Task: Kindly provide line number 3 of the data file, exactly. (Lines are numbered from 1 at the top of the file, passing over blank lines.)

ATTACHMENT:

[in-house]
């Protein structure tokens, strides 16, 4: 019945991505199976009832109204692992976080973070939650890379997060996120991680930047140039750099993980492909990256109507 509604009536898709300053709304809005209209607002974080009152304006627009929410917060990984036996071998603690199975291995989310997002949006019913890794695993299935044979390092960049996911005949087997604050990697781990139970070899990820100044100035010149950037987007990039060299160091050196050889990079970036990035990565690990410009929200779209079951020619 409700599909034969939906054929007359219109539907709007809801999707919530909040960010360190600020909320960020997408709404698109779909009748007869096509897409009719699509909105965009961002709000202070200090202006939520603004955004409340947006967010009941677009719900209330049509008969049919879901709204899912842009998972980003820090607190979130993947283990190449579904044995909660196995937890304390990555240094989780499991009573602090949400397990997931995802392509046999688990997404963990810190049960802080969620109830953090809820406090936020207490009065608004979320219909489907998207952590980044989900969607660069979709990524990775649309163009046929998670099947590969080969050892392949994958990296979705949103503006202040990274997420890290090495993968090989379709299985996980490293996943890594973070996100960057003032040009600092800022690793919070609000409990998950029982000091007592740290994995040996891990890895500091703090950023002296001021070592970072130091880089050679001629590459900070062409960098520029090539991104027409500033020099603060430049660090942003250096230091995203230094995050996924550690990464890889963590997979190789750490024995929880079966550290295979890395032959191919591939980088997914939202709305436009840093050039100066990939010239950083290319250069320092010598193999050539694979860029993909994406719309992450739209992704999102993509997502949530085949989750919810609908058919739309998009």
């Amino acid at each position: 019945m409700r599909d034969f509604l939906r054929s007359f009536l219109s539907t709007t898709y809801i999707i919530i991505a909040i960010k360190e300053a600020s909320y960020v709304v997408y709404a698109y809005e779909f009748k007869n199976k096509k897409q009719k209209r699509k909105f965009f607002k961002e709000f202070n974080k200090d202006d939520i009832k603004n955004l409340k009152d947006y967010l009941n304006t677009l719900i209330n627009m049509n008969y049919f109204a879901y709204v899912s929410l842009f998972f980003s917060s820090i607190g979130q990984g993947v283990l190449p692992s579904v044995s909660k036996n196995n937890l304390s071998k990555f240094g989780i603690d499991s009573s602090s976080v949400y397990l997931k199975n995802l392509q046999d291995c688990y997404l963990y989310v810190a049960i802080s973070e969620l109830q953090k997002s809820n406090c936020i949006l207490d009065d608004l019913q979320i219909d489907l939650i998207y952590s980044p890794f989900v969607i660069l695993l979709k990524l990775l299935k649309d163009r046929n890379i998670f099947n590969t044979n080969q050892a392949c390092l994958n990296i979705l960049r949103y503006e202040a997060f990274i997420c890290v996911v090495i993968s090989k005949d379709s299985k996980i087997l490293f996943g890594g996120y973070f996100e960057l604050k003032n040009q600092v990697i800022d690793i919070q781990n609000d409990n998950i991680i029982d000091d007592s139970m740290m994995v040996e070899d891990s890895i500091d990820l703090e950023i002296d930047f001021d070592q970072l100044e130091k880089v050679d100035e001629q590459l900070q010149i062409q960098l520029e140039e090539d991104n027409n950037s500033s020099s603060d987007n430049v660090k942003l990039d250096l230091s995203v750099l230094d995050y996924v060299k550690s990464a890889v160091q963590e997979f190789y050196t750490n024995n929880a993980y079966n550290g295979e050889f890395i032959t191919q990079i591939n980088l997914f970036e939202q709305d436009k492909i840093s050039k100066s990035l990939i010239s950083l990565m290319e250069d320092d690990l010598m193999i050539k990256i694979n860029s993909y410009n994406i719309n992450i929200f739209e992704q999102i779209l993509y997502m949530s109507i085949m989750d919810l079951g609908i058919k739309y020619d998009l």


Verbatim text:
């Amino acid at each position: 019945m409700r599909d034969f509604l939906r054929s007359f009536l219109s539907t709007t898709y809801i999707i919530i991505a909040i960010k360190e300053a600020s909320y960020v709304v997408y709404a698109y809005e779909f009748k007869n199976k096509k897409q009719k209209r699509k909105f965009f607002k961002e709000f202070n974080k200090d202006d939520i009832k603004n955004l409340k009152d947006y967010l009941n304006t677009l719900i209330n627009m049509n008969y049919f109204a879901y709204v899912s929410l842009f998972f980003s917060s820090i607190g979130q990984g993947v283990l190449p692992s579904v044995s909660k036996n196995n937890l304390s071998k990555f240094g989780i603690d499991s009573s602090s976080v949400y397990l997931k199975n995802l392509q046999d291995c688990y997404l963990y989310v810190a049960i802080s973070e969620l109830q953090k997002s809820n406090c936020i949006l207490d009065d608004l019913q979320i219909d489907l939650i998207y952590s980044p890794f989900v969607i660069l695993l979709k990524l990775l299935k649309d163009r046929n890379i998670f099947n590969t044979n080969q050892a392949c390092l994958n990296i979705l960049r949103y503006e202040a997060f990274i997420c890290v996911v090495i993968s090989k005949d379709s299985k996980i087997l490293f996943g890594g996120y973070f996100e960057l604050k003032n040009q600092v990697i800022d690793i919070q781990n609000d409990n998950i991680i029982d000091d007592s139970m740290m994995v040996e070899d891990s890895i500091d990820l703090e950023i002296d930047f001021d070592q970072l100044e130091k880089v050679d100035e001629q590459l900070q010149i062409q960098l520029e140039e090539d991104n027409n950037s500033s020099s603060d987007n430049v660090k942003l990039d250096l230091s995203v750099l230094d995050y996924v060299k550690s990464a890889v160091q963590e997979f190789y050196t750490n024995n929880a993980y079966n550290g295979e050889f890395i032959t191919q990079i591939n980088l997914f970036e939202q709305d436009k492909i840093s050039k100066s990035l990939i010239s950083l990565m290319e250069d320092d690990l010598m193999i050539k990256i694979n860029s993909y410009n994406i719309n992450i929200f739209e992704q999102i779209l993509y997502m949530s109507i085949m989750d919810l079951g609908i058919k739309y020619d998009l």